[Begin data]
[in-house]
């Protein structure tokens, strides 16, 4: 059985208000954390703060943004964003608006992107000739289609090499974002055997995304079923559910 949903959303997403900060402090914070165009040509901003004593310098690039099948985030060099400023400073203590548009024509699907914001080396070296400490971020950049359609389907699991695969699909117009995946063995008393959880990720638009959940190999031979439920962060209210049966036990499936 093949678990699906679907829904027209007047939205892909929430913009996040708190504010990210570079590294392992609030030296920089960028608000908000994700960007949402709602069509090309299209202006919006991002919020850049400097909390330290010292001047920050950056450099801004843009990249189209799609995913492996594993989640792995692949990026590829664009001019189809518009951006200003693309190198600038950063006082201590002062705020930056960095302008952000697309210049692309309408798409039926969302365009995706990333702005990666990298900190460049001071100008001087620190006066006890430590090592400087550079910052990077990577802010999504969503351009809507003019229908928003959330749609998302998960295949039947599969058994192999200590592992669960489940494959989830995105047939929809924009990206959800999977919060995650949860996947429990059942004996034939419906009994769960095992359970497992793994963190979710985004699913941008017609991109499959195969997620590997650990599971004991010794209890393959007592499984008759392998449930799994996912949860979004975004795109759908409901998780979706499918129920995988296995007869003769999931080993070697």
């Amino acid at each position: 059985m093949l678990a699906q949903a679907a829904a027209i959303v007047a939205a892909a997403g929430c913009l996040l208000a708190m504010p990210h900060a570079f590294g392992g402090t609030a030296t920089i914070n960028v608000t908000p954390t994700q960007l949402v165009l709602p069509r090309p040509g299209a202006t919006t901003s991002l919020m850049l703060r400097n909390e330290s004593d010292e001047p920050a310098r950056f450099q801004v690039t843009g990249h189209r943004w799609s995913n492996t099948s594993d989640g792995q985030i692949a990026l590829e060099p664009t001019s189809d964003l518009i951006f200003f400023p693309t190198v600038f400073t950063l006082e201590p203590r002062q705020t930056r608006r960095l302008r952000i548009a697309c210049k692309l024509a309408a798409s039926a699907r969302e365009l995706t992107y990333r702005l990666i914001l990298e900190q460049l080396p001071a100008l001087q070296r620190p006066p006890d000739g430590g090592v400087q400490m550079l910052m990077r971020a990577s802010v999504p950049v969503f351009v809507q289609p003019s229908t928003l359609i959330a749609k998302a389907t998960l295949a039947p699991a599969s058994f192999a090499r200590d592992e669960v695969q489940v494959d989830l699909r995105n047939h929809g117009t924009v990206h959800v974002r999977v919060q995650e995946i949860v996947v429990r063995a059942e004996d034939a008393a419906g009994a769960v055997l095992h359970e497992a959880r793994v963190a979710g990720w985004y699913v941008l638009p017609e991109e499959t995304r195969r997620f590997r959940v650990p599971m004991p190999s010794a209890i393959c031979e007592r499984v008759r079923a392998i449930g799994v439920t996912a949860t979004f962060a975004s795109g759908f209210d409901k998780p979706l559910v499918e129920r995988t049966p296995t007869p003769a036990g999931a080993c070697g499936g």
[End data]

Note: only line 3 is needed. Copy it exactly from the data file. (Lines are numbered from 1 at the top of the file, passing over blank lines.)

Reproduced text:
């Amino acid at each position: 059985m093949l678990a699906q949903a679907a829904a027209i959303v007047a939205a892909a997403g929430c913009l996040l208000a708190m504010p990210h900060a570079f590294g392992g402090t609030a030296t920089i914070n960028v608000t908000p954390t994700q960007l949402v165009l709602p069509r090309p040509g299209a202006t919006t901003s991002l919020m850049l703060r400097n909390e330290s004593d010292e001047p920050a310098r950056f450099q801004v690039t843009g990249h189209r943004w799609s995913n492996t099948s594993d989640g792995q985030i692949a990026l590829e060099p664009t001019s189809d964003l518009i951006f200003f400023p693309t190198v600038f400073t950063l006082e201590p203590r002062q705020t930056r608006r960095l302008r952000i548009a697309c210049k692309l024509a309408a798409s039926a699907r969302e365009l995706t992107y990333r702005l990666i914001l990298e900190q460049l080396p001071a100008l001087q070296r620190p006066p006890d000739g430590g090592v400087q400490m550079l910052m990077r971020a990577s802010v999504p950049v969503f351009v809507q289609p003019s229908t928003l359609i959330a749609k998302a389907t998960l295949a039947p699991a599969s058994f192999a090499r200590d592992e669960v695969q489940v494959d989830l699909r995105n047939h929809g117009t924009v990206h959800v974002r999977v919060q995650e995946i949860v996947v429990r063995a059942e004996d034939a008393a419906g009994a769960v055997l095992h359970e497992a959880r793994v963190a979710g990720w985004y699913v941008l638009p017609e991109e499959t995304r195969r997620f590997r959940v650990p599971m004991p190999s010794a209890i393959c031979e007592r499984v008759r079923a392998i449930g799994v439920t996912a949860t979004f962060a975004s795109g759908f209210d409901k998780p979706l559910v499918e129920r995988t049966p296995t007869p003769a036990g999931a080993c070697g499936g």